Someday I'm going to stage a competition in which people go to various drive-throughs and lunch counters to see who gets through the line first. Of course, to make it a statistically significant study, we'll have to have some guidelines. For example, all contestants will enter the line with exactly 20 people in front of them, and they'll place the same order. Cell phones will be critical to the event, because you'll have to agree on a start time and then GO, the clock is ticking.
For example, Mr. Pink will go to Baja Burrito on Thompson Lane, and I'll go to Blue Coast Burrito--Baja's franchisee spin-off--in Nashville West. As soon as there are 20 people ahead of each of us, let the games begin.
Naturally, we will both order a basket of fish tacos, upsized to a combo with chips and a drink. Here's how I expect it to play out, based on my recent maiden trip to Blue Coast:
1. Mr. Pink will cross the finish line while I'm still trying to get inside the door. In my experience, Blue Coast was slow on the assembly line. Not asleep at the wheel or anything, just not up to the efficiency level of the flagship.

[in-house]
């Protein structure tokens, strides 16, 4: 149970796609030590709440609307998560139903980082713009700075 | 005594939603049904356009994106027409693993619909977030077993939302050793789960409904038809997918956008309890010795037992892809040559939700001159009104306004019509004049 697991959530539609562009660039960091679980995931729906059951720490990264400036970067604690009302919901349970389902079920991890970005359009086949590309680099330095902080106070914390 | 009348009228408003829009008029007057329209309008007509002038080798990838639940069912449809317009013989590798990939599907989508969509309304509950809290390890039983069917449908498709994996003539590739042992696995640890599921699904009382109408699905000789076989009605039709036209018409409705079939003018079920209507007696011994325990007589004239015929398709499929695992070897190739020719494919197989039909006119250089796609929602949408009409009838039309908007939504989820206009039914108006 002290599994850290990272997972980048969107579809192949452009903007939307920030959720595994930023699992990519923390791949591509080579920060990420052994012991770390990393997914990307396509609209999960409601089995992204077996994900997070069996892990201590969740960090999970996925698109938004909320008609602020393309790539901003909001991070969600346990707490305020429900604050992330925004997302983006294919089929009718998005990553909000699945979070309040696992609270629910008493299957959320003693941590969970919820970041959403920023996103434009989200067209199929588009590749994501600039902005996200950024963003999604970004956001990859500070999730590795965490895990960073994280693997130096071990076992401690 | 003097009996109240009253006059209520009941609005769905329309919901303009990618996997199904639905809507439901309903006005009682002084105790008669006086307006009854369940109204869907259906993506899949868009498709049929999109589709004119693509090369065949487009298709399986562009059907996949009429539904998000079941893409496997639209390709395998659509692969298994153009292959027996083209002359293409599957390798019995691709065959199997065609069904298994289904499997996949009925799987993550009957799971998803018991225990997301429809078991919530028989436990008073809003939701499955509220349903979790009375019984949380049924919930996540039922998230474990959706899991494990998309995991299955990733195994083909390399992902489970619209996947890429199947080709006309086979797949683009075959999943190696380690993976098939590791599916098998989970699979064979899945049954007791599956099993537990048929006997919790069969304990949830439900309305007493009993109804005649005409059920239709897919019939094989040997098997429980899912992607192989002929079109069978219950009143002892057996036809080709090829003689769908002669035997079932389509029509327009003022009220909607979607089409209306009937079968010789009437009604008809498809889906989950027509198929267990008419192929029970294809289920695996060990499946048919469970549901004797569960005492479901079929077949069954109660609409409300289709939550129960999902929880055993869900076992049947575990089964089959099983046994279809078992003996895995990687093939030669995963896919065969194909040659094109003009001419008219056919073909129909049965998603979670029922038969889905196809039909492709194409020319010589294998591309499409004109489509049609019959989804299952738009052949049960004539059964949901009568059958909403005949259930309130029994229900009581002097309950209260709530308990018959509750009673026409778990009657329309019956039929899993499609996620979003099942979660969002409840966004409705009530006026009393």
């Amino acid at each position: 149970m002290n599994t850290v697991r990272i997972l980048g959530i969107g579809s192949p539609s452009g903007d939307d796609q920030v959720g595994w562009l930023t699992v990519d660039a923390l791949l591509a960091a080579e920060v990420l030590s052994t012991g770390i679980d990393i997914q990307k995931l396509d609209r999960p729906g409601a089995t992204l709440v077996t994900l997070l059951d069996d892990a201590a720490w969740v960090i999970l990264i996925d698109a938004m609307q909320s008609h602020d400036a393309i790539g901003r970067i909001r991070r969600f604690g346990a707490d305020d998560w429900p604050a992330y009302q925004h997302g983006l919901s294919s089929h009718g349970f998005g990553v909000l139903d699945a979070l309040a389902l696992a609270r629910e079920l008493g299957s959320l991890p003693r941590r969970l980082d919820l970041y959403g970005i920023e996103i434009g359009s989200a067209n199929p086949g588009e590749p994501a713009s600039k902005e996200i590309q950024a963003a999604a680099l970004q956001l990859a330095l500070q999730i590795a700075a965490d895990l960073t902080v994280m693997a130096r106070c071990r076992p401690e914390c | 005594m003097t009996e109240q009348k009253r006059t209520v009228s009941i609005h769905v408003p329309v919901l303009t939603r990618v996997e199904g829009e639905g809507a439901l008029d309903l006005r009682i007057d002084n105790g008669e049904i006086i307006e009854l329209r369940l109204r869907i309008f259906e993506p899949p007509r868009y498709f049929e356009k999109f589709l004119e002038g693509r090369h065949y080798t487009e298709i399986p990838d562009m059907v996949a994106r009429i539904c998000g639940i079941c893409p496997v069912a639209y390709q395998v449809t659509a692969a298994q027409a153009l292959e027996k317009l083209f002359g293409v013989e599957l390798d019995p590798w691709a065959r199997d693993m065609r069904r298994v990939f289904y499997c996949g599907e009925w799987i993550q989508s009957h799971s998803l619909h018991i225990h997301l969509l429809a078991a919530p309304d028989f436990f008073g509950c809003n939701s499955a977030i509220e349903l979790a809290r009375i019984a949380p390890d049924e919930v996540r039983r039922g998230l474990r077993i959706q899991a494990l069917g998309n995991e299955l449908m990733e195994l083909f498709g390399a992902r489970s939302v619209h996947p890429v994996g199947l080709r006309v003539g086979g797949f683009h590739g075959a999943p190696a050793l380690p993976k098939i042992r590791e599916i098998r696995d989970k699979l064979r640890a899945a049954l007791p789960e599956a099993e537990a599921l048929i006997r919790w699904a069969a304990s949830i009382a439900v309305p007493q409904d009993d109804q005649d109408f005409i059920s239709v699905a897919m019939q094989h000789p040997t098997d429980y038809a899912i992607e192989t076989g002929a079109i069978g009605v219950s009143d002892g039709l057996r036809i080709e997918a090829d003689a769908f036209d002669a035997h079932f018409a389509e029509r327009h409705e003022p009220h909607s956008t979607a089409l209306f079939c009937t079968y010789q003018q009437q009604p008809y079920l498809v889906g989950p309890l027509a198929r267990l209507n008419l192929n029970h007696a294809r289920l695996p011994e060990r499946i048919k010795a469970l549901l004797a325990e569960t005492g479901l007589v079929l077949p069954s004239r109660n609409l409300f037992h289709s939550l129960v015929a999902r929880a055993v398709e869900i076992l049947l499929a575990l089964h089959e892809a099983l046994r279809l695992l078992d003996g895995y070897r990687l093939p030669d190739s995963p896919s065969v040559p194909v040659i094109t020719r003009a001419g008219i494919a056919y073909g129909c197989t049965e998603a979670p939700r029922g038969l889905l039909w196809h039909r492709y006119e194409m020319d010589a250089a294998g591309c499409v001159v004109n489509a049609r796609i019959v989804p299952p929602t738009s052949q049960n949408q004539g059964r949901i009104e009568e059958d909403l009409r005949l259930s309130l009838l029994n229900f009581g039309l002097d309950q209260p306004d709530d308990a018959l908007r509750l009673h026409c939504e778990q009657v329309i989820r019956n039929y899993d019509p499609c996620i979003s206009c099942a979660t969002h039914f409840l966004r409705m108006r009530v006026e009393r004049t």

2. I will get approximately 15 times as much food as Mr. Pink. Maybe the scale of a suburban strip mall made the Blue Coast team feel like they had to grow the food proportionately, but while I can usually wolf down three tacos with room to spare at Baja, at Blue Coast, I found myself cherry-picking the fried fish out of my second taco, and couldn't even contemplate a third. This is not necessarily a good thing. The corn tortillas were thicker and chewier (possibly they did not get the special steam treatment) and the cabbage strands were clunkier and more, well, cabbagey. It was hard to tell whether the magic ratio of cabbage-sauce-fish was out of whack or whether, simply, the moderate size of Baja's tacos is itself the magic and can't be scaled.
3. I will linger longer at Blue Coast, where the patio borders on serene. On my visit, I took a magazine and enjoyed the shade under the umbrellas as I sipped bottomless fruit tea. By contrast, the bustling patio at Baja encourages quick turnover.
See, doesn't this sound like fun? Who wants in on the first round of lunch-racing?